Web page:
True accessibility is not primarily about the technology, it’s about the UX design
The real goal for digital accessibility is to create user experiences that are support the needs of both able and disabled persons. That support not just physical disabilities but also cognitive disabilities such as dementia, dyslexia, autism, Down Syndrome, and Attention Deficit Disorder.
The good news is that based on Cognitive Accessibility User Research done by the W3C, the Fiori Design Principles align very well with many of the recommended approaches identified so far.
On the technology front, consider that it may be better to include more multimedia in your design, not less.
…with the advent of the Web of Things, everyday physical objects are connected to the Internet and have Web interfaces. Being able to use these interfaces now is an essential component of allowing people to maintain their independence, stay in the work force for longer, and stay safe.
Cognitive Accessibility User Research W3C First Public Working Draft 15 January 2015
About 5 years ago now I had the privilege of watching a vision-impaired person use a screenreader on some interactive forms we had built. This gentlemen, let’s call him John, was severely blind himself, and was the most patient, forgiving and brave man I have ever met.
Just to participate in our testing, he had to leave his familiar, safe environment and travel alone into the centre of a crowded city, via one of its busiest train stations, surrounded by crowds of peak hour commuters.
Remember for a person with physical or cognitive difficulties, just getting to an office or outlet where someone can assist them in person can be traumatic. A digitally accessible user experience can save them stress and keep them safe from harm.
A profoundly deaf person may want to use a video link to use sign language to talk to a salesperson. A motor neuron disease survivor (like Stephen Hawking) might want to use voice translation and smart chat to communicate with a help desk. For someone like my mother, who has severe arthritis, just gripping a mouse to move it can be agony and walking for more than 100 metres is a struggle; providing a digital user experience with touchscreen capability can make all the difference to her sense of independence and help her stay in her home for longer.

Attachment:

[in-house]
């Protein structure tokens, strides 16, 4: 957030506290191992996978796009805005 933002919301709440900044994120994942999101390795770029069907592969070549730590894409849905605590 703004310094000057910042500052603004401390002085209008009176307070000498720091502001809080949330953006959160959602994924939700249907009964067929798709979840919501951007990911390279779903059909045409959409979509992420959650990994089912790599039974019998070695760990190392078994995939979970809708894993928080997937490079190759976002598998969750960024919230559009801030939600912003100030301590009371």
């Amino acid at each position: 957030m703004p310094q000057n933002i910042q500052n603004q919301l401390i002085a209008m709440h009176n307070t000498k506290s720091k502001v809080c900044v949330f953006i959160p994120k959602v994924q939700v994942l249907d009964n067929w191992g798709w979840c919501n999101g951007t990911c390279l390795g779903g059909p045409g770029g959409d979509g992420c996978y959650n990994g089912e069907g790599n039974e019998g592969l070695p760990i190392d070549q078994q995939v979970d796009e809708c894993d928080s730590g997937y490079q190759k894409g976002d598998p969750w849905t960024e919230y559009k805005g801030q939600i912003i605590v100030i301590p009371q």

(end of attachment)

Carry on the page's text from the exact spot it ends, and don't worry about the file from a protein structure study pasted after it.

What’s next in accessibility for Fiori
Spoilers! Stay tuned to the Fiori space … in addition to the current capabilities (and yes of course there is our high contrast black theme sap_hcb) behind the scenes there’s some very interesting initiatives happening and plans to make those public as soon as we can.
If you need information urgently or you are interested in finding out where we are up to… start at the official SAP accessibility page here:
One last thought… don’t forget that even with all technology capabilities you could wish for at your fingertips, it’s still comes to a well-communicated UX design. Because unless you set strong design guidelines and reinforce them with quality audits, it’s unfair and unrealistic to expect your average developer to have the insight and understanding needed to create well-designed meaningful texts and apply them consistently throughout the user experience.
If you’ve never been directly involved in accessibility for digital software before, this short video (link below) gives an enlightening introduction in a few short minutes.
Introducing Digital Accessibility: https://www.youtube.com/watch?v=8Ik_LHmZx8Y
And may next year’s Global Accessibility Awareness Day see us all better informed, and building better, more accessible solutions.
Image courtesy of Stuart Miles / FreeDigitalPhotos.net